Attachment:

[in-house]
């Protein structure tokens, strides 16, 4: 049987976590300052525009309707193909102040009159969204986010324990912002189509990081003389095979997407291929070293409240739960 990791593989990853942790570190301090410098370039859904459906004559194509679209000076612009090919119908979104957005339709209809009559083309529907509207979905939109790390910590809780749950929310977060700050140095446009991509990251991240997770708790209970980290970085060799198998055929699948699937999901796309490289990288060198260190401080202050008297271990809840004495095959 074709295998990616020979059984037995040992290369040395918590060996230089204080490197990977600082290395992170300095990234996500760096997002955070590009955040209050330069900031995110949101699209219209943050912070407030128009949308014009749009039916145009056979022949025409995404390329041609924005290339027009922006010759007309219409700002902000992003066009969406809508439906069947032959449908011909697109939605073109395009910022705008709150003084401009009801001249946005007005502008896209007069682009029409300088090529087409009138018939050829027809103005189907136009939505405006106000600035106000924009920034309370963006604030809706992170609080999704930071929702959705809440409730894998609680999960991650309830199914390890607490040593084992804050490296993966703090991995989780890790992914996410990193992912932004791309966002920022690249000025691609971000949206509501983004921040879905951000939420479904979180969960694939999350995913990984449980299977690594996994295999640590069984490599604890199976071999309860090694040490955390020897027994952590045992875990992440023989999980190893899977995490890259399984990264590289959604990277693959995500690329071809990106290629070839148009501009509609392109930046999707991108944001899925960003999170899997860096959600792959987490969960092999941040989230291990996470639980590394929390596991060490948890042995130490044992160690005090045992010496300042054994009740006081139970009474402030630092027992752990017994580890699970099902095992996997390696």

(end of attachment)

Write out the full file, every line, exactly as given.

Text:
[in-house]
């Protein structure tokens, strides 16, 4: 049987976590300052525009309707193909102040009159969204986010324990912002189509990081003389095979997407291929070293409240739960 990791593989990853942790570190301090410098370039859904459906004559194509679209000076612009090919119908979104957005339709209809009559083309529907509207979905939109790390910590809780749950929310977060700050140095446009991509990251991240997770708790209970980290970085060799198998055929699948699937999901796309490289990288060198260190401080202050008297271990809840004495095959 074709295998990616020979059984037995040992290369040395918590060996230089204080490197990977600082290395992170300095990234996500760096997002955070590009955040209050330069900031995110949101699209219209943050912070407030128009949308014009749009039916145009056979022949025409995404390329041609924005290339027009922006010759007309219409700002902000992003066009969406809508439906069947032959449908011909697109939605073109395009910022705008709150003084401009009801001249946005007005502008896209007069682009029409300088090529087409009138018939050829027809103005189907136009939505405006106000600035106000924009920034309370963006604030809706992170609080999704930071929702959705809440409730894998609680999960991650309830199914390890607490040593084992804050490296993966703090991995989780890790992914996410990193992912932004791309966002920022690249000025691609971000949206509501983004921040879905951000939420479904979180969960694939999350995913990984449980299977690594996994295999640590069984490599604890199976071999309860090694040490955390020897027994952590045992875990992440023989999980190893899977995490890259399984990264590289959604990277693959995500690329071809990106290629070839148009501009509609392109930046999707991108944001899925960003999170899997860096959600792959987490969960092999941040989230291990996470639980590394929390596991060490948890042995130490044992160690005090045992010496300042054994009740006081139970009474402030630092027992752990017994580890699970099902095992996997390696």